Angiogenesis, the formation of new blood vessels from the existing vasculature, is a process tightly controlled by PI3K signaling and therefore a good read-out to evaluate the rescue capacity of PTEN mutants in pten double homozygous zebrafish embryos. In order to functionally characterize PTEN and PTEN QMA in angiogenesis, we microinjected embryos from a Tg(kdrl:eGFP) ptena+/-ptenb-/- incross at the one-cell stage with synthetic mRNA, encoding Ptenb-mCherry, PTEN-mCherry or PTEN-mCherry QMA. At 3dpf, we monitored the vasculature by confocal live imaging (Fig 2A–2J). According to Mendelian law, 25% of the offspring of a ptena+/-ptenb-/- incross was expected to be double homozygous and develop the hyperbranching phenotype (Fig 2K). This percentage was reflected in the non-injected control (NIC) embryos. Expression of Ptenb, PTEN or PTEN QMA significantly decreased the percentage of embryos with the characteristic hyperbranching phenotype (Fig 2D, 2F, 2H and 2K), whereas the phosphatase inactive Ptenb C124S did not have this effect (Fig 2J and 2K). Surprisingly, we discovered a second phenotype in the ptena-/-ptenb-/- embryos and siblings expressing PTEN QMA (Fig 2G’). This phenotype consisted of the occurrence of intersegmental vessels (ISV) that did not connect to the dorsal longitudinal anastomotic vessel (DLAV) but instead stalled somewhere along the way. This stalled vessel phenotype might be caused by excessive activity of PTEN towards PIP3, leading to diminished VEGFR signaling. In order to test this hypothesis, we assessed the levels of phosphorylated Akt, p-Akt (Fig 2L). Our data confirmed that PTEN QMA, as well as PTEN WT, reduced the elevated p-Akt levels in 4dpf ptena-/-ptenb-/- embryos at least as effectively as Ptenb WT. Ptenb C124S lacks phosphatase activity and did not reduce p-Akt levels.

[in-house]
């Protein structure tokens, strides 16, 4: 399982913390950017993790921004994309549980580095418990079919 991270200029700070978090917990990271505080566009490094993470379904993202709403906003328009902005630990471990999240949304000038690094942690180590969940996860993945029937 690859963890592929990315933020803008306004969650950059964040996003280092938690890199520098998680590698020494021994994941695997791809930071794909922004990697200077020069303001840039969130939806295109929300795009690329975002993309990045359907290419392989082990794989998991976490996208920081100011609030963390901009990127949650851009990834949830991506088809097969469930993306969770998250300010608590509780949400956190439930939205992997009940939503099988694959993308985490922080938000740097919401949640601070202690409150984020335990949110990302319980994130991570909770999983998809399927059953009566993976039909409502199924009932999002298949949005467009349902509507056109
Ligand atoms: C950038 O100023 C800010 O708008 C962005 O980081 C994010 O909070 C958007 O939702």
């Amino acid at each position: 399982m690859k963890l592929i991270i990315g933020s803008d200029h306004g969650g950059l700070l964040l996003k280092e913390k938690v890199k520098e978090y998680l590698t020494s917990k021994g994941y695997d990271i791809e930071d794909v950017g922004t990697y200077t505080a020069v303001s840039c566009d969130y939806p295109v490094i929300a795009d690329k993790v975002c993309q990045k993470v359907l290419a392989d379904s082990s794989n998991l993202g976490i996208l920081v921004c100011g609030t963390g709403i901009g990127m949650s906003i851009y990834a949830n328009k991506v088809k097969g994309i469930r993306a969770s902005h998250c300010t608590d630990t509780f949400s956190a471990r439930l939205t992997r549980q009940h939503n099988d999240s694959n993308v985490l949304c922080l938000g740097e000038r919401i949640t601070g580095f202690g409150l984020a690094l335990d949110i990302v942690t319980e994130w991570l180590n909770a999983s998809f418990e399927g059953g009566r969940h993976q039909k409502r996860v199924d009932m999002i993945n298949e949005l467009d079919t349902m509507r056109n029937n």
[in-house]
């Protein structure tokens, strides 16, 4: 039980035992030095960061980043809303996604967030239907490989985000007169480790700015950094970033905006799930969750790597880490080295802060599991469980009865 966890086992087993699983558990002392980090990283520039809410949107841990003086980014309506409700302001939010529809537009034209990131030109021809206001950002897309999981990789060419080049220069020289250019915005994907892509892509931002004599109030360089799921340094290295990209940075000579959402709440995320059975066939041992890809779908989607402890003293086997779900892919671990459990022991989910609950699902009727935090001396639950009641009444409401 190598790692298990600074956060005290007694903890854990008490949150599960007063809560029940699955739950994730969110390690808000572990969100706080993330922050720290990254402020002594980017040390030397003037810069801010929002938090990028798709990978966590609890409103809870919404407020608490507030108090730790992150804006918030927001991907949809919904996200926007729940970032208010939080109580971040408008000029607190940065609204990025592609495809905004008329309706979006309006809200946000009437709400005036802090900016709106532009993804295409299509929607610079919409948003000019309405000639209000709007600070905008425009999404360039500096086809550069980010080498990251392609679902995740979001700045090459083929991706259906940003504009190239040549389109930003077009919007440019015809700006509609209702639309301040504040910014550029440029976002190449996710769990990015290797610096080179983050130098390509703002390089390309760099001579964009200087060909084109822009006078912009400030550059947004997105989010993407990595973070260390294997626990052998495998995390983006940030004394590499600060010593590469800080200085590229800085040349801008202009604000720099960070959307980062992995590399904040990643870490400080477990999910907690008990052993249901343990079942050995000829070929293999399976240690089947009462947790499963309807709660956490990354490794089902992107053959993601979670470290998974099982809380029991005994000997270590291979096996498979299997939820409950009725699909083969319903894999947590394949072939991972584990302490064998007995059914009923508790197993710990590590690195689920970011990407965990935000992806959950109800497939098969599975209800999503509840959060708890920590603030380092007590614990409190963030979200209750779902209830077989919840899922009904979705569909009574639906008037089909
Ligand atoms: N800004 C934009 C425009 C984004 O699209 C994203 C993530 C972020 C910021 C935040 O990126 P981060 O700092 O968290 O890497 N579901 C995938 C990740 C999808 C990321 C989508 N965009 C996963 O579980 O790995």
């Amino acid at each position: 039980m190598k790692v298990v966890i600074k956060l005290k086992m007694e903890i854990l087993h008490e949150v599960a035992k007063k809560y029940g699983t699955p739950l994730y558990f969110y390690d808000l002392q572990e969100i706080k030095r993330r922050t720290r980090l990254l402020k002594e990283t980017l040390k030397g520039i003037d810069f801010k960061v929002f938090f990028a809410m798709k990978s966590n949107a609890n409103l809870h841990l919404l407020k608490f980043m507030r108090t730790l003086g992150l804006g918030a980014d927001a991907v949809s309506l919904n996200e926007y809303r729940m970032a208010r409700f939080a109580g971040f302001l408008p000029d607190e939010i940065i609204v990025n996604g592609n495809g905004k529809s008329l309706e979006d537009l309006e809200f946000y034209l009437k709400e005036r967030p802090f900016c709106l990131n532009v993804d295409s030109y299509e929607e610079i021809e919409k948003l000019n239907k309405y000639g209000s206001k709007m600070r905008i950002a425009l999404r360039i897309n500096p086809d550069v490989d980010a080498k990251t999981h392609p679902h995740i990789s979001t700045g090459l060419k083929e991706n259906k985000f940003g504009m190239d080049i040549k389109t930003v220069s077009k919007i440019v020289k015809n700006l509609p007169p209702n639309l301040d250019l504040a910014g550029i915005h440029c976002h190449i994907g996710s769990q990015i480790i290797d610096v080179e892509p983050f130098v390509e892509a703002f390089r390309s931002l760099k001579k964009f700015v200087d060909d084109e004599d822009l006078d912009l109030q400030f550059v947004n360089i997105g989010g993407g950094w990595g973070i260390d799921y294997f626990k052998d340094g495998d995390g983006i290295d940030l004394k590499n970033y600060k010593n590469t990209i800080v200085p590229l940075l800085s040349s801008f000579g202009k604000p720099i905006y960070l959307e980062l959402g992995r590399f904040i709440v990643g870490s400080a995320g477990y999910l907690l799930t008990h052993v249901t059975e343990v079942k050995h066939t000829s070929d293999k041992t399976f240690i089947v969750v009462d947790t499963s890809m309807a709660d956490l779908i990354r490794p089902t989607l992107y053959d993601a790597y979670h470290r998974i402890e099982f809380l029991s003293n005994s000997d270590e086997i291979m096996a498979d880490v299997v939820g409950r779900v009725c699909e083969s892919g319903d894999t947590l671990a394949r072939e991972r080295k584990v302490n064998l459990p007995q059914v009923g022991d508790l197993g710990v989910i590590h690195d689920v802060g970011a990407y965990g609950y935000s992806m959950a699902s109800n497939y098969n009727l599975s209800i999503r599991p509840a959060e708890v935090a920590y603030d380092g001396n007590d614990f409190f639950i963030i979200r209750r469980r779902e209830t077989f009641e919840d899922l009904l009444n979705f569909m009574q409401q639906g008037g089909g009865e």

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Fig 2. Ptenb, PTEN and PTEN QMA, but not Ptenb C124S rescued the hyperbranching vasculature phenotype.